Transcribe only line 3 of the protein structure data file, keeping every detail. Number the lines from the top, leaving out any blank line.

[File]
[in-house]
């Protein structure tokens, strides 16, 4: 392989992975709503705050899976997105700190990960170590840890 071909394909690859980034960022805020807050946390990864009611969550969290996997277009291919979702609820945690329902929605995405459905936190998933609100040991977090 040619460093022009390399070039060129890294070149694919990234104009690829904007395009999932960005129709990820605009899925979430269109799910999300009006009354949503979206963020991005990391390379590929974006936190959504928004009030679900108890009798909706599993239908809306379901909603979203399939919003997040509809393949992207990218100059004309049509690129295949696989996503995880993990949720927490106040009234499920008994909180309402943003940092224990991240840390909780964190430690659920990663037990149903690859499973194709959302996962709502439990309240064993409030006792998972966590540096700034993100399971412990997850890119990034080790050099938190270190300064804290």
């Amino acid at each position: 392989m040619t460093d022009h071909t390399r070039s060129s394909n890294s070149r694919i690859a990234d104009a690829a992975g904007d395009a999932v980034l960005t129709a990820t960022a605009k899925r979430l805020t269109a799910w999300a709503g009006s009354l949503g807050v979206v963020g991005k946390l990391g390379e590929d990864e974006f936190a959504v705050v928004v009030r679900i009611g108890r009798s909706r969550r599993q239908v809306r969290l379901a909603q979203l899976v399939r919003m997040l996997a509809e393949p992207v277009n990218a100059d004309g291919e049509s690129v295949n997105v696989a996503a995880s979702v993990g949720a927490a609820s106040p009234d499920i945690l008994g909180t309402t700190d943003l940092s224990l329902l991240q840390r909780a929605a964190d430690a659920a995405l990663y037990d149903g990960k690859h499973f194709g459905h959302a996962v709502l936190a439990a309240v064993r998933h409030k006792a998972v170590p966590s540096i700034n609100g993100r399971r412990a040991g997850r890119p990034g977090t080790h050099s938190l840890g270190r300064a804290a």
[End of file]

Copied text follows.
């Amino acid at each position: 392989m040619t460093d022009h071909t390399r070039s060129s394909n890294s070149r694919i690859a990234d104009a690829a992975g904007d395009a999932v980034l960005t129709a990820t960022a605009k899925r979430l805020t269109a799910w999300a709503g009006s009354l949503g807050v979206v963020g991005k946390l990391g390379e590929d990864e974006f936190a959504v705050v928004v009030r679900i009611g108890r009798s909706r969550r599993q239908v809306r969290l379901a909603q979203l899976v399939r919003m997040l996997a509809e393949p992207v277009n990218a100059d004309g291919e049509s690129v295949n997105v696989a996503a995880s979702v993990g949720a927490a609820s106040p009234d499920i945690l008994g909180t309402t700190d943003l940092s224990l329902l991240q840390r909780a929605a964190d430690a659920a995405l990663y037990d149903g990960k690859h499973f194709g459905h959302a996962v709502l936190a439990a309240v064993r998933h409030k006792a998972v170590p966590s540096i700034n609100g993100r399971r412990a040991g997850r890119p990034g977090t080790h050099s938190l840890g270190r300064a804290a």